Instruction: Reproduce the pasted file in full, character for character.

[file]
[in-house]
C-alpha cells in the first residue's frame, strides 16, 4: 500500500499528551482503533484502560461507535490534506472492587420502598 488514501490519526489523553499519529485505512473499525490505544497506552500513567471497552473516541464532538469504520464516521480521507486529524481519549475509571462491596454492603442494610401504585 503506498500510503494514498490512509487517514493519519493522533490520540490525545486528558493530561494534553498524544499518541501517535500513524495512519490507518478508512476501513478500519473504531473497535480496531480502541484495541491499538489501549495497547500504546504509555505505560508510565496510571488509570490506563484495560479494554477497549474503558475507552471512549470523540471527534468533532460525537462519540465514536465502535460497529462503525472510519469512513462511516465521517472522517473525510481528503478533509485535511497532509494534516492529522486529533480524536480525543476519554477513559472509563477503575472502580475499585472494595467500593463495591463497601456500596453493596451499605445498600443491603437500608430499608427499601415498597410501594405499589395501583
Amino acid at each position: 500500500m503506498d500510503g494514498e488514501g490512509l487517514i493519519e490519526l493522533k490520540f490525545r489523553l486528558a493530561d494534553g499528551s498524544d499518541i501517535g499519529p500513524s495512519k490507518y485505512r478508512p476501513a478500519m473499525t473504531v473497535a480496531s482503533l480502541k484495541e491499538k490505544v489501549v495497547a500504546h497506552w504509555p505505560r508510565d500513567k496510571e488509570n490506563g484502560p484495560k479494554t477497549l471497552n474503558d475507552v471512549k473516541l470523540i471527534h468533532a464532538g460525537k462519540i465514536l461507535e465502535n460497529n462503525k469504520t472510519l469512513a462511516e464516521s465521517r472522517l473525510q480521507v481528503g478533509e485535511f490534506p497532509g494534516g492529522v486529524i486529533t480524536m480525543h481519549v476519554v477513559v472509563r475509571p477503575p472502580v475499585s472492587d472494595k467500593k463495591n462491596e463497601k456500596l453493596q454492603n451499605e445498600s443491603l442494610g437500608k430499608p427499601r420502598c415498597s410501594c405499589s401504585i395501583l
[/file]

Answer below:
[in-house]
C-alpha cells in the first residue's frame, strides 16, 4: 500500500499528551482503533484502560461507535490534506472492587420502598 488514501490519526489523553499519529485505512473499525490505544497506552500513567471497552473516541464532538469504520464516521480521507486529524481519549475509571462491596454492603442494610401504585 503506498500510503494514498490512509487517514493519519493522533490520540490525545486528558493530561494534553498524544499518541501517535500513524495512519490507518478508512476501513478500519473504531473497535480496531480502541484495541491499538489501549495497547500504546504509555505505560508510565496510571488509570490506563484495560479494554477497549474503558475507552471512549470523540471527534468533532460525537462519540465514536465502535460497529462503525472510519469512513462511516465521517472522517473525510481528503478533509485535511497532509494534516492529522486529533480524536480525543476519554477513559472509563477503575472502580475499585472494595467500593463495591463497601456500596453493596451499605445498600443491603437500608430499608427499601415498597410501594405499589395501583
Amino acid at each position: 500500500m503506498d500510503g494514498e488514501g490512509l487517514i493519519e490519526l493522533k490520540f490525545r489523553l486528558a493530561d494534553g499528551s498524544d499518541i501517535g499519529p500513524s495512519k490507518y485505512r478508512p476501513a478500519m473499525t473504531v473497535a480496531s482503533l480502541k484495541e491499538k490505544v489501549v495497547a500504546h497506552w504509555p505505560r508510565d500513567k496510571e488509570n490506563g484502560p484495560k479494554t477497549l471497552n474503558d475507552v471512549k473516541l470523540i471527534h468533532a464532538g460525537k462519540i465514536l461507535e465502535n460497529n462503525k469504520t472510519l469512513a462511516e464516521s465521517r472522517l473525510q480521507v481528503g478533509e485535511f490534506p497532509g494534516g492529522v486529524i486529533t480524536m480525543h481519549v476519554v477513559v472509563r475509571p477503575p472502580v475499585s472492587d472494595k467500593k463495591n462491596e463497601k456500596l453493596q454492603n451499605e445498600s443491603l442494610g437500608k430499608p427499601r420502598c415498597s410501594c405499589s401504585i395501583l